Will to win may help Johanna Konta carry British hopes

January 15, 2018

Having just secured the services of the coach who helped Maria Sharapova become world number one, Johanna Konta was always going to be one of the most watched female players in 2018. But for British fans the stakes are even higher.

Andy Murray has reached - and lost - five Australian open finals, but the Scot's decision to opt for surgery after failing to recover from his chronic hip injury means he will probably be out until the start of the grass court season.

While that means fans booking corporate hospitality for The Championships, Wimbledon can expect to see the the two-time winner on its famous lawns, Konta will be carrying realistic hopes of Grand Slam glory in Melbourne and at the French Open.

Having reached two Grand Slam semi-finals - including at Melbourne Park - the Eastbourne-based world number nine has shown plenty of potential. But after agreeing to part company with Wim Fissette at the end of last season, her signing of American Michael Joyce has really made everyone sit up and take notice. 

Speaking to BBC Sport, Joyce - who worked with Sharapova from 2004 to 2010 - said the desire to win is the key characteristic players need - and Konta and Sharpova both have it.

He said: "The biggest thing with Maria for me was her will to win - Johanna's very close to that.

"It was one of the things that I talked to my wife about - I said she actually has a lot of similarities to Maria."

This is not the only attribute they share, Joyce explained, noting both are also characterised by "humility". 

He continued: "They don't search the spotlight, and for me I'm kind of the same. I think both of them enjoy being out on the practice court and enjoy competing and I'm the same way."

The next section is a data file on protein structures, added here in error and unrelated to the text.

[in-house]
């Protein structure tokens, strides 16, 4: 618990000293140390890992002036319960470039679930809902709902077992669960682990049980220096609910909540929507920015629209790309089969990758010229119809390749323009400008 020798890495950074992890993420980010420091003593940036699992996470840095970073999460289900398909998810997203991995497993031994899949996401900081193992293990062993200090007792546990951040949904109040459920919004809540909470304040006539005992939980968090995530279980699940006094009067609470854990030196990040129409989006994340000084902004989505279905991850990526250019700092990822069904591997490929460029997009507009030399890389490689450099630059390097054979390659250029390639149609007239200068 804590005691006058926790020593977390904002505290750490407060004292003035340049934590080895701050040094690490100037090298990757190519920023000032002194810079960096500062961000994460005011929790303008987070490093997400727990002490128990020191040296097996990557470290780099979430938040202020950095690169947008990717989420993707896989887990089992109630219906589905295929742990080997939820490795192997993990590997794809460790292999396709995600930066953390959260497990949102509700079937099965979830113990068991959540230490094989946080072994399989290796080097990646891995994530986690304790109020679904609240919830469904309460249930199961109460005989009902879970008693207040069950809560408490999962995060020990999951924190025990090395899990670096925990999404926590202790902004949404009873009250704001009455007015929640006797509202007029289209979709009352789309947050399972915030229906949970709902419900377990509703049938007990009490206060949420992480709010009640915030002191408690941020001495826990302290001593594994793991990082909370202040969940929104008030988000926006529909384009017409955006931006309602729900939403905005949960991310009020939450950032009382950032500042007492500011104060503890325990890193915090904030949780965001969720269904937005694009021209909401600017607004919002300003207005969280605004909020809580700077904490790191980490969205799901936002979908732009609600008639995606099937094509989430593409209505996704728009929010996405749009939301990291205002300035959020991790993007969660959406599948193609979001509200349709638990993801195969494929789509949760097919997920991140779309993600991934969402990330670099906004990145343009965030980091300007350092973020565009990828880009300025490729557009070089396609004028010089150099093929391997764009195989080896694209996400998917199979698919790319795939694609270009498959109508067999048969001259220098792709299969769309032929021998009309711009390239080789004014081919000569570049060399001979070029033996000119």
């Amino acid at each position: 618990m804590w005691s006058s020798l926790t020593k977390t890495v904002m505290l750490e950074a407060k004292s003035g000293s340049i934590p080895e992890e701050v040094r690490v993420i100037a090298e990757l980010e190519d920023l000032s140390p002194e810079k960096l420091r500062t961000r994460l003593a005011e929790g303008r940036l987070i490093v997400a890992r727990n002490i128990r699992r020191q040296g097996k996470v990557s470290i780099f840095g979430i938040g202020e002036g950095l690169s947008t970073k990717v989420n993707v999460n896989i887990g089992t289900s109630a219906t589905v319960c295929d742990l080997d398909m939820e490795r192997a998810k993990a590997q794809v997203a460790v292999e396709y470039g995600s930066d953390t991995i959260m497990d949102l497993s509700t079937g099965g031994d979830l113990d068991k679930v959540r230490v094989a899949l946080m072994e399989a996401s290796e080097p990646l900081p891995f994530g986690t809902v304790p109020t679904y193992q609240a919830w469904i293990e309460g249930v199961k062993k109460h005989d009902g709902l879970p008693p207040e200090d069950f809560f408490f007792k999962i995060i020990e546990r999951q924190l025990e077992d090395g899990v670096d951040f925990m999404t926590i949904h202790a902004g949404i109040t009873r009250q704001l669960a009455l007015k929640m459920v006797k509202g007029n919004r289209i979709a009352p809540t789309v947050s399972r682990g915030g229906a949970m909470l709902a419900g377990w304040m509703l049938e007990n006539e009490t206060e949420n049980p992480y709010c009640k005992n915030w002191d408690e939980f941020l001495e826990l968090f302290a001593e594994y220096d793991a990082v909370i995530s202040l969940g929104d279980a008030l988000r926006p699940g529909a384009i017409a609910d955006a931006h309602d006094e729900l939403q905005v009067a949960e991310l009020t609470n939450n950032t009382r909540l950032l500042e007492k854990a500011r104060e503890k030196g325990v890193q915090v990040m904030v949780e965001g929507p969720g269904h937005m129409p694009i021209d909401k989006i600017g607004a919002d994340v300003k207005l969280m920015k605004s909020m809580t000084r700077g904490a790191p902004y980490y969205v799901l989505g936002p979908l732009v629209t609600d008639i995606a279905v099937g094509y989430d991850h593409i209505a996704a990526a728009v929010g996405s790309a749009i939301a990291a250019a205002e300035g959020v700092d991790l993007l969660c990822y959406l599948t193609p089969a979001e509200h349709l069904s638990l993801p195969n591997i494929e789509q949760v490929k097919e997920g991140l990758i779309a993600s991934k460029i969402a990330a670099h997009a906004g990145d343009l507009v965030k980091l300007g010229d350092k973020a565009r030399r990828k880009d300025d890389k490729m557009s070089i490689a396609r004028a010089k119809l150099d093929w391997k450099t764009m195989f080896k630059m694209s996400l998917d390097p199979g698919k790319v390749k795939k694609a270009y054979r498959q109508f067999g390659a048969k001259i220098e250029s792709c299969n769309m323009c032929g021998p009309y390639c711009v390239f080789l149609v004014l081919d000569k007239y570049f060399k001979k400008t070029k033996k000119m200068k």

Sharapova won both the Australian Open and the US Open under Joyce, and Konta will be seeking similar success.

For British tennis, this would be a huge boost. Even if Murray does come back and can add to his three Grand Slams, at 31 his time at the top is sure to be shorter than that of Konta, now aged 26 and ready to come into her prime. If she can start landing the biggest prizes, it would ensure sustained interest in British tennis for years to come. 

Indeed, many will feel it is high time that the ladies' game took on a higher profile in Britain. After all, no British female player has reached a Grand Slam final since Virginia Wade's Wimbledon triumph of 1977. That date could start to take on the same proportions as the long wait for another male champion after Fred Perry's 1936 victory.

Of course, the nearer Konta gets to a Grand Slam the higher the pressure will grow, but that comes with the territory and it is the work she has done into the psychological side of the game that has already seen her go from an also ran to a contender. For many, 2018 will be the time to see her take that final step.

Previewing the tournament, former US Open finalist Greg Rusedski listed Konta alongside Simona Halep and Garbine Muguruza as one of the three most likely winners in Melbourne. For Johanna Konta, this will be a massive year. 

Image: Clive Brunskill/Getty

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